Washington, Nov 27 (ANI): Social networking sites such as Facebook and Twitter are slowly gaining ground in politics too - in fact, many wonder if the social networking sites could predict election results.
In November's elections, the candidate who more people "liked" on Facebook won in 71 percent of Senate elections. Twitter was even more accurate, with the candidates with more followers winning in 74 percent of elections.
Social media, such as Facebook and Twitter, were often better predictors of election results than how much money a candidate raised and spent, according to Facebook, reports ABC News.
For instance, the two Senate candidates who spent the most of their own money, Republican Linda McMahon of Connecticut and Democrat Jeff Greene of Florida, did not win.
"The consensus is that money makes a difference but it's hard to quantify. [Campaign finances] are important, but non-linear. The extra 10 million dollars does not help as much as the first million," said Andrew Gellman, a professor of statistics and political science at Columbia University.
But even Facebook and Twitter may have drawbacks.
For example, Delaware's Christine O'Donnell, a tea party Republican running for Senate, had more Facebook and Twitter fans than Democrat Chris Coons did. But she lost resoundingly, by nearly 17 percent.
For some candidates neither money nor friends help. In the California Governor Race, Meg Whitman had more Facebook followers, but still lost the race.
"[Social media] provides information about comparisons...trends and changes could be informative on the subset of people on it," said Gellman.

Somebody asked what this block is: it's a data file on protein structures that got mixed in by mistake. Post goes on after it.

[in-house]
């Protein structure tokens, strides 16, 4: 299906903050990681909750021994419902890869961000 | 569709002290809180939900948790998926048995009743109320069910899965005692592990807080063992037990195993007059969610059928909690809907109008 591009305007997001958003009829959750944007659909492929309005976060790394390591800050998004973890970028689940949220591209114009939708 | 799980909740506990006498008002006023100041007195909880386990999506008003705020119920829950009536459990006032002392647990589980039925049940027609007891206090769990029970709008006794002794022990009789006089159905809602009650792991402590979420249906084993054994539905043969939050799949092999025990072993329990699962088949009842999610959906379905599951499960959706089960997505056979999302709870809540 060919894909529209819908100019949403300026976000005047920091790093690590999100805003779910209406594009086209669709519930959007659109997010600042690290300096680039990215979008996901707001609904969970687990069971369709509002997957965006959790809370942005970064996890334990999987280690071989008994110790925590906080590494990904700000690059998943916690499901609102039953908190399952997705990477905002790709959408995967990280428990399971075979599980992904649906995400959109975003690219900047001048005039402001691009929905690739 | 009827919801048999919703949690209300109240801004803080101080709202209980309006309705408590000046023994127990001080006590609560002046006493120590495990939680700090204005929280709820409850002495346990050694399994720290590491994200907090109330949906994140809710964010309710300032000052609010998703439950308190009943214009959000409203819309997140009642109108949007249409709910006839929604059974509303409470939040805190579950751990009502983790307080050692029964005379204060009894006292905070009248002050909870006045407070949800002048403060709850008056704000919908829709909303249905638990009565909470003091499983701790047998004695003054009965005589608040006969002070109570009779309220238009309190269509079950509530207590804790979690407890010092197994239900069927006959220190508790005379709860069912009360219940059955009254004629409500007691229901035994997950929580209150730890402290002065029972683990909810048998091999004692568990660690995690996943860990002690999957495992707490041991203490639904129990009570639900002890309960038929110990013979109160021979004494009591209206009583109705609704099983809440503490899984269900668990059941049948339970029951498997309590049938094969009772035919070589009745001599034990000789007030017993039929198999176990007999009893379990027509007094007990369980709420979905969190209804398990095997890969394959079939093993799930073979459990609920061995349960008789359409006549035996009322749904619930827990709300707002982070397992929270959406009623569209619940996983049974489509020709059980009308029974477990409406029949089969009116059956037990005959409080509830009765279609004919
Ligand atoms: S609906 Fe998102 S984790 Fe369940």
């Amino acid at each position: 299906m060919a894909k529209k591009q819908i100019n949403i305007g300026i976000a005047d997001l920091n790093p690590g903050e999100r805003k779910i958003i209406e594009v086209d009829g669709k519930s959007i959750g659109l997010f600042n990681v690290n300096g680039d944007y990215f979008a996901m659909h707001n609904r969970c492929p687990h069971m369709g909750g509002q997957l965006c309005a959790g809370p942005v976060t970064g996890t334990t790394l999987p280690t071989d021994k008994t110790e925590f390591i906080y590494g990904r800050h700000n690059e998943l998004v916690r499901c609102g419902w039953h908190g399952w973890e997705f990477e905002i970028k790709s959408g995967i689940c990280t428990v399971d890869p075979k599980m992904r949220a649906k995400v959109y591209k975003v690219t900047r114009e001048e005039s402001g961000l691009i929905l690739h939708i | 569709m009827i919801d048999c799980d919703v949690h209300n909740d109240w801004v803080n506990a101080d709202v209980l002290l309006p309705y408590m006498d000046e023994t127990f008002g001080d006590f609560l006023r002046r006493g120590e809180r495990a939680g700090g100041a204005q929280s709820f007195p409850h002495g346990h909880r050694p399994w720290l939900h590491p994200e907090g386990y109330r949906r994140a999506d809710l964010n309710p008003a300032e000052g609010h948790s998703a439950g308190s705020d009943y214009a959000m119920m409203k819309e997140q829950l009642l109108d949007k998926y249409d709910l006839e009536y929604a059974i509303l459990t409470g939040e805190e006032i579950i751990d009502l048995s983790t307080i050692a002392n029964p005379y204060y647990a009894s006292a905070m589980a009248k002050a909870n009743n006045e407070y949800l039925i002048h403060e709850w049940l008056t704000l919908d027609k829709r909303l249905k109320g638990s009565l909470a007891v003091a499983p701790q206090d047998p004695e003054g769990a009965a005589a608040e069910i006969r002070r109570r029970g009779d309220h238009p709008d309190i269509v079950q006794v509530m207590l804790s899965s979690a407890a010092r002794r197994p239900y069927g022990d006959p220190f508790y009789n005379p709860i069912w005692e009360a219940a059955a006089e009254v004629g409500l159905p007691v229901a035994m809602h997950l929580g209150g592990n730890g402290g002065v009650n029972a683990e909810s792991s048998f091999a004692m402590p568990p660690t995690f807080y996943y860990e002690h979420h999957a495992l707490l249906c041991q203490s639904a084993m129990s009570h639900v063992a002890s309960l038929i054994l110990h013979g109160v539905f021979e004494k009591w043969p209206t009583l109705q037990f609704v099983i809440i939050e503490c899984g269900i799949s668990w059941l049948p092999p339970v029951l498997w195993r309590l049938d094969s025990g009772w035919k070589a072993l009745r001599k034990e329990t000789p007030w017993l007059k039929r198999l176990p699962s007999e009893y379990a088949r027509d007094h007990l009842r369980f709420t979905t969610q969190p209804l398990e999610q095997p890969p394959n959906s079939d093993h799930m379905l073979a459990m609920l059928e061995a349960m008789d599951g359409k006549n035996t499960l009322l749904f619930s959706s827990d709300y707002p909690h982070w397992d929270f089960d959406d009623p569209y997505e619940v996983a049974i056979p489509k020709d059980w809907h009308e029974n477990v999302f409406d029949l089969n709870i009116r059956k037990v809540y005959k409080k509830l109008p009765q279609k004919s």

However, he cautioned, "You get more information out of it if you respect limitations. If you try to get too much, you get nothing."
Facebook and Twitter were also less accurate at predicting who won the youth vote than the total vote.
Facebook correctly predicted 45 percent of the winners of the 18-to-29-year-old vote, and Twitter correctly predicted 55 percent of the races for which exit poll data on younger voters was available.
Social media are also less reliable than survey and poll data, the current most accurate way to predict election results.
"This year, the polls were spot on. People answer surveys sincerely. If you support the Republican and you lie, you make the Democrat look better," Peter Levine, the Director of The Center for Information and Research on Civic Learning and Engagement at Tufts University.
"Facebook will be the single most important communication tool of this decade. Politicians who realize this are forward thinkers, or at least good marketers... I would not vote for a candidate who did not have a Facebook and Twitter presence," said Chad MacDonald, a Facebook user from Los Angeles.
MacDonald says he follows over 25 politicians on Facebook, and he's on the Twitter feeds of over 100 politicians.
But that's not true for everyone.
"I voted for the candidates that I 'liked' on Facebook if I was able to," said Facebook user Sharon Dwyer of Philadelphia, who said she likes six candidates on Facebook.
"[Social media] is interesting and promising...It is intriguing o think of social media as a new method [to predict election esults]," said Levine. (ANI)